Last year we published a story on Heartland’s (now Global Payment’s) consolidated cloud POS effort under their Commerce umbrella. Our concerns fell into a few categories:
- Building the new POS seemed really expensive (though not nearly as expensive as Revel, Toast and some other cloud companies have been)
- The POS appeared to want control over all bolt-on products (loyalty, reporting, etc.)
- While dealer economics for the new POS were unpublished, unfavorable terms for existing dealers really had us questioning Heartland’s modus operandi
- Payments companies are not product companies and mingling the two could be dangerous
After sitting down with Christopher Sebes, President of Heartland Commerce, for an update on Xenial POS, it looks like we might be helping ourselves to a serving of crow! Christopher and his team seem to be doing everything right, starting with the application itself.
Many POS softwares are only compatible with one computer operating system: think Aloha and Micros on Windows, or Revel on Apple’s iOS. Xenial will run on Windows 7+, iOS and Android operating systems. Christopher’s team was able to accomplish that using Electron for Windows and Cordova for iOS and Android. This gives maximal coverage on potential operating systems.
Additionally, Xenial was built with multi-locations in mind. Many single store operators are eager to use cloud, but regret the lack of redundancy in a local server. By that we mean that if internet goes down, the cloud POS just became an expensive paperweight. You can’t close out at the end of the day, send tickets to a kitchen, or even talk to peripherals. Multi-store owners know to avoid these rookie mistakes and instead look for cloud systems that are hybrid, allowing some level of local redundancy in the event of internet outages.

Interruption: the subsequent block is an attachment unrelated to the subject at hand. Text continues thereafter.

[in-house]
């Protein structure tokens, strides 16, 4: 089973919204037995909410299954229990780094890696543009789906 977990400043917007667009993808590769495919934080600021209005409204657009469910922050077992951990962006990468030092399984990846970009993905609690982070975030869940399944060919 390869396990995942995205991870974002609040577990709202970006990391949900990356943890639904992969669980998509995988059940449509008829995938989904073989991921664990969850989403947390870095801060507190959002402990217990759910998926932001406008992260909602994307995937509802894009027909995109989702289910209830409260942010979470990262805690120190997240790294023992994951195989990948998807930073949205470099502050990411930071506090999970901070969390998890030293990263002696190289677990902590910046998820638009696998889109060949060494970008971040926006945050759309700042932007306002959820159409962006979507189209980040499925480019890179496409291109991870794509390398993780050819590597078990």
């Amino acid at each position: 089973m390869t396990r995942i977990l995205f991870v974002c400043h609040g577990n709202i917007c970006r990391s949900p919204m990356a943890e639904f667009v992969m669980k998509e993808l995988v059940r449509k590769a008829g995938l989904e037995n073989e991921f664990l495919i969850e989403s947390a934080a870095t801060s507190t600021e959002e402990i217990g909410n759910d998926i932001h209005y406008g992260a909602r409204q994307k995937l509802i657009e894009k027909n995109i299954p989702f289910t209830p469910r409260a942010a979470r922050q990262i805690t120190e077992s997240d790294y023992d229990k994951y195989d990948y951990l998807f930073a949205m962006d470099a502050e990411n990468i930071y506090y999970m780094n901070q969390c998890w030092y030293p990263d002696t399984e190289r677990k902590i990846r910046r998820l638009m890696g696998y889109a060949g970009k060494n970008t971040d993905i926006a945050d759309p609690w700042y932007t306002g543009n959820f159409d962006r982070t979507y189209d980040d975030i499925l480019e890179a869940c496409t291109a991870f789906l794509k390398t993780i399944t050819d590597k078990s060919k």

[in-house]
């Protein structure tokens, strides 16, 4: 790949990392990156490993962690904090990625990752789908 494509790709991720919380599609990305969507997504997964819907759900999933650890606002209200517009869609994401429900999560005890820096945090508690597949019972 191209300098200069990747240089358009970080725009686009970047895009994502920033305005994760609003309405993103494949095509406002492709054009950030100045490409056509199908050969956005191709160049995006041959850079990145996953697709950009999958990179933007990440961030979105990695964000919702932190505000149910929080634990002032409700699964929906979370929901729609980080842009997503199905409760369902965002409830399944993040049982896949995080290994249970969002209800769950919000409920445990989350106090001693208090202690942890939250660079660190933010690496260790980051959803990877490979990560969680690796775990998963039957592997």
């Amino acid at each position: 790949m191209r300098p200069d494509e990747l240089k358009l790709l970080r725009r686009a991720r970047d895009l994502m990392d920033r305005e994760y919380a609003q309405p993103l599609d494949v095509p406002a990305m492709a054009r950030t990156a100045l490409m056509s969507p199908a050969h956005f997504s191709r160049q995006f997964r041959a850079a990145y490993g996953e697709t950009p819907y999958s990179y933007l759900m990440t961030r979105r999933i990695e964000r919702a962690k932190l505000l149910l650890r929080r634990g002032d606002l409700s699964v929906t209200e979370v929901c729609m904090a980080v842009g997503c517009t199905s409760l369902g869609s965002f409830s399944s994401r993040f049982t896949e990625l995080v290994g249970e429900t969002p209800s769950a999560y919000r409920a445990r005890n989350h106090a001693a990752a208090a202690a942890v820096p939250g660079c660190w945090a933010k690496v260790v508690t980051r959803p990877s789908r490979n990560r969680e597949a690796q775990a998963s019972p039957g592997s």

To that effect Xenial has local redundancy and offline capabilities for up to 30 days without internet connectivity. The offline mode still connects with peripherals, has cash drawer functionality, and allows for interaction with timekeeping and other mission critical features. Xenial also shares orders between terminals, pushing tickets around in a P2P distributed architecture, just like other top hybrid cloud POS companies do.
Surprisingly, Xenial is payment processing agnostic. “While we would certainly prefer customers to choose Heartland’s processing services, we need to earn that business. We don’t want to force customers to use our processing solutions if they’re not the best fit. POS and processing should be free markets,” explains Christopher.
We remain convinced that POS and processing industries will naturally merge over time, but it’s splendid to see a payments company that’s not forcing its own payments, even though it certainly could. Xenial has this flexibility because they’re separate from Heartland, assuaging another of our initial concerns on product creep. “Xenial operates as separate business unit and it’s not part of any of Heartland’s payment businesses,” Christopher notes. This is critical for delivery of a quality POS with no underlying motives.
Xenial also has a revolutionary business model that we hope other POS companies aspire to. Christopher explains, “We want to bring the benefits of enterprise functionality to your main street SMB merchant. You can’t do that by charging enterprise prices for a mom-and-pop.” So Xenial engineered a fixed price for their platform with an unlimited number of devices. What is that fixed price?
Using sales volume over a 90-day window, Xenial will categorize your business into a revenue group. That group is then associated with a flat monthly rate. Xenial will publish these pricing bands at a later date, but they want it to be transparent and Christopher ensures us it will be very competitive. Here’s why.